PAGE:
Do you want to help empower and build an accepting community for people with intellectual disabilities? Get involved by chartering a “Champions” Lions Club! “Champions” Lions Clubs focus on projects that serve Special Olympics athletes. Many Lions clubs are involved in this initiative to support these athletes.
Take for example the Whittier Special Olympics SOLA Lions Club. Over 50 members of the Club have had the opportunity to empower persons with intellectual disabilities, show the world the skills and talents of a group often overlooked in today’s society and work with a great organization. The club’s activities include providing sporting events, equipment and uniforms to athletes along with providing volunteers and hearing tests at the fall and summer games each year. The SOLA Lions Club continues to make a positive impact on the Special Olympics movement in Southern California.
Also, congratulations to the Nairobi Fosok Champions Lions Club who recently chartered in support of Special Olympics. This is the first “Champions” Lions Club in Africa and is dedicated to working with persons with intellectual disabilities.
Invite a Special Olympics Athlete
If you are already a Lion, consider inviting a Special Olympics athlete to become a member of your Lions club. Provide them with the opportunity to give back and help others in the community.
Today’s guest blog post comes from the Lions of Multiple District 103 France and their events from World Sight Day. Follow the Lions Clubs of France on Facebook for more information on their recent activities.
More than 300 Lions Clubs stand up for World Sight Day throughout France. Around one third of French Lions volunteered to organize vision screenings in 196 places. The event has been launched on a national level before spring, and thanks to practical tools and appropriate training, Lions realized how easy it was to get involved. Lions could either organize simple tests with the help of opticians and orthoptists, or more accurate vision screenings with ophthalmologists.
Lions raised public awareness of the importance of a healthy vision and disseminated information about eye diseases and prevention. It was also a great opportunity to get Lions Clubs International and its actions better known.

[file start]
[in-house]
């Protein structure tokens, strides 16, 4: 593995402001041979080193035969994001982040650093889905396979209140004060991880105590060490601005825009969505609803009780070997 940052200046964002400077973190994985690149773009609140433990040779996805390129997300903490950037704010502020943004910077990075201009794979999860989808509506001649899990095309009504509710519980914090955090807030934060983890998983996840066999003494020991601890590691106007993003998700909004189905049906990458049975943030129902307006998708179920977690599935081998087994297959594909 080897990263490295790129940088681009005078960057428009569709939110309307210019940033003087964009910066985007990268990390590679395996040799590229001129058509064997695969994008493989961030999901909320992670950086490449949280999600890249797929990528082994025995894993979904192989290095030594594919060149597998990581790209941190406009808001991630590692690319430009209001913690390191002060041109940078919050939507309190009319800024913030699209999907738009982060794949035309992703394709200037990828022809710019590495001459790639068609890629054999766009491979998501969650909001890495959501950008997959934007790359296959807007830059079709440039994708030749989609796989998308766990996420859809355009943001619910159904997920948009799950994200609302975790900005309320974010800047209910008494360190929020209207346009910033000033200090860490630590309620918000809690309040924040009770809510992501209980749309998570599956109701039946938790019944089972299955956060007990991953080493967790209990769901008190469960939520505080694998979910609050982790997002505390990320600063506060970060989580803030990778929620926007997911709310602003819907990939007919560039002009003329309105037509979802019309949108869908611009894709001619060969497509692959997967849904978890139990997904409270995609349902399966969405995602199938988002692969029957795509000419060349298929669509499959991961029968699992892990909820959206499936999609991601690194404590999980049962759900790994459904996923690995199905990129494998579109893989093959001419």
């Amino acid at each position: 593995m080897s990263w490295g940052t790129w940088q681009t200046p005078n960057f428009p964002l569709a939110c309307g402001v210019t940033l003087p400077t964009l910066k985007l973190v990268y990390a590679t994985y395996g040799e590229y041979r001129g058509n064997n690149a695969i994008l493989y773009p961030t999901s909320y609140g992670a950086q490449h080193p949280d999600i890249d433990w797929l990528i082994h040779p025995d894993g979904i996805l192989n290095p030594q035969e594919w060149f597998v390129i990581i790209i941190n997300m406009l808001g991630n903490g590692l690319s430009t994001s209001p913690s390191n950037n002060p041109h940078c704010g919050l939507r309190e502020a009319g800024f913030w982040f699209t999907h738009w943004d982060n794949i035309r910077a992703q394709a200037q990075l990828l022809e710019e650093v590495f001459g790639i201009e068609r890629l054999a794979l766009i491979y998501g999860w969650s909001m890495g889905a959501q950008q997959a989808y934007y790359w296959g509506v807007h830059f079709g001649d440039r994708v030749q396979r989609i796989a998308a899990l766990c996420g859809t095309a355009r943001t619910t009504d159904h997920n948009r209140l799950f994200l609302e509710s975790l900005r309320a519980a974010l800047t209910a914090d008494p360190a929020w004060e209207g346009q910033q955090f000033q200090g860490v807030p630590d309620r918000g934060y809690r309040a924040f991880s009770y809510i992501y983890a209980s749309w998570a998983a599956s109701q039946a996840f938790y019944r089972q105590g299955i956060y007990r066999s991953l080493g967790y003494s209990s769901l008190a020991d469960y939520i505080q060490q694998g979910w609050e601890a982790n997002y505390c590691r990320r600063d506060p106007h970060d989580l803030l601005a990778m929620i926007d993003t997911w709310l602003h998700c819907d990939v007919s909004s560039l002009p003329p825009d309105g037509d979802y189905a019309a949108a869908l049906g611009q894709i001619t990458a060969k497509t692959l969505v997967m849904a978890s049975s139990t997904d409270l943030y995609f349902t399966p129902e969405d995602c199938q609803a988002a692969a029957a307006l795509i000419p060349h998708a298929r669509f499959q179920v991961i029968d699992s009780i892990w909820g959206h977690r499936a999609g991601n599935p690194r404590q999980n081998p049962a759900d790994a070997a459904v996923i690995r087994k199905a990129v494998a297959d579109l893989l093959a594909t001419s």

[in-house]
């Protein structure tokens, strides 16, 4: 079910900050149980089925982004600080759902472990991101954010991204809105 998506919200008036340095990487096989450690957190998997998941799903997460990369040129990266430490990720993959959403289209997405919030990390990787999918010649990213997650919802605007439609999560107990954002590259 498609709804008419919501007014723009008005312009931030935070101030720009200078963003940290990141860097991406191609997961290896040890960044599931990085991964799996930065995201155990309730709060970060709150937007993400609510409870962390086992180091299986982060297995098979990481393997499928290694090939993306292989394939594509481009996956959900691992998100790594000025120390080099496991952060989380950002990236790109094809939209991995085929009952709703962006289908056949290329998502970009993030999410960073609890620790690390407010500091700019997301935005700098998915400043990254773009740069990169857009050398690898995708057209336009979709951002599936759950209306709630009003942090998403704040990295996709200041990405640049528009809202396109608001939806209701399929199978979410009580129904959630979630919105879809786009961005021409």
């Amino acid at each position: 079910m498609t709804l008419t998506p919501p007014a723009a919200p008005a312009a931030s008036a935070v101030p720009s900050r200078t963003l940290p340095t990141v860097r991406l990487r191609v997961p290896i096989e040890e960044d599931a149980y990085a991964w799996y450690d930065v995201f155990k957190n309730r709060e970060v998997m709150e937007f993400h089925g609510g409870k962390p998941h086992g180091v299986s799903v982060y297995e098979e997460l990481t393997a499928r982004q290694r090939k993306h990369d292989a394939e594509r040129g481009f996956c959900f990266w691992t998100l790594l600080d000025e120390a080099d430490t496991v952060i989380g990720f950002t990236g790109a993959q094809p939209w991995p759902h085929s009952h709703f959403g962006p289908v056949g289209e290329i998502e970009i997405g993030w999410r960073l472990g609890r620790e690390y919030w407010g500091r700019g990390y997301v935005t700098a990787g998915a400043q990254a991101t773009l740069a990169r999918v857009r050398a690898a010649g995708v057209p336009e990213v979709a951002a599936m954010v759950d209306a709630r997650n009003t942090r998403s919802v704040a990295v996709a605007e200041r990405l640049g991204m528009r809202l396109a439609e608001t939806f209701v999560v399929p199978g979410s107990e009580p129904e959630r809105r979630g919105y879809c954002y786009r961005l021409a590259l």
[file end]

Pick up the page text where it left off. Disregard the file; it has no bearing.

Nearly 9,000 people benefitted from vision screenings and advices given by experts. Lions also collected hundreds of eyeglasses which will be recycled by French Eyeglass Recycling Center Medico Lions Clubs and shipped to people in need. Partnerships with Essilor Vision Foundation, other foundations and local authorities helped Lions organize these events. The Lions of France show they can make a difference in their community and that they are part of the “Sharing the Vision” Campaign within the Centennial Service Challenge
We are proud to be Lions and are looking forward for World Sight Day Oct 8, 2015!
Held at the UN Headquarters in New York City, the 37th annual Lions Day with the United Nations is celebrating 70 years of partnership. Since our collaboration in 1945, Lions and the UN have worked together on many humanitarian projects such as the SightFirst program.
This year’s theme is “Children In Need.” Lions are encouraged to join the UN in achieving the Millennium Development Goals by addressing important humanitarian needs such as eradicating poverty and hunger, providing access to education, combating diseases and ensuring environmental sustainability. LDUN gives the opportunity for Lions to learn how, together with the UN, we can continue to help those in need on a global level.
This year’s Lions Day with the UN takes place on Saturday, March 7, 2015. Space is limited, so mark your calendars and register today. We hope to see you there!
Today is World Diabetes Day, a day created by the International Diabetes Federation and the World Health Organization to promote diabetes awareness and advocacy around the world. This year’s theme is “healthy living and diabetes.”
Diabetes is a chronic disease, which occurs when the pancreas does not produce enough insulin, or when the body cannot effectively use the insulin it produces. According to the World Health Organization (WHO), 357 million people worldwide have diabetes. Over time, diabetes can damage the heart, blood vessels, eyes, kidneys and nerves, and the overall risk of dying among people with diabetes is at least double the risk of their peers without diabetes, according to the WHO. Education, prevention and treatment programs are important tools to help people with this disease.
Lions Clubs International Foundation (LCIF) has several grant programs that enable Lions to prevent and reduce the impact of diabetes around the world. The main way that LCIF helps Lions fight diabetes is through the Core 4 Diabetes grant program. To date, LCIF has awarded 27 Core 4 Diabetes grants totaling more than US$2.1 million. These programs support Lions’ efforts to expand and enhance diabetes education, prevention and treatment programs.
LCIF is committed to helping Lions address this global health issue in their communities. During the recent October 2014 meeting, LCIF’s International Board of Directors approved a Core 4 grant for Sri Lanka, District 306-B1 to expand a diabetes screening program. They also approved a Standard grant for MD 300 Taiwan, District 300-G2 to support local diabetes wellness programs and services. A SightFirst Research grant was also recently awarded to Semmelweis University in Hungary for a Rapid Assessment of Avoidable Blindness (RAAB) with a diabetic retinopathy module, the results of which will inform future development of diabetes eye care services.
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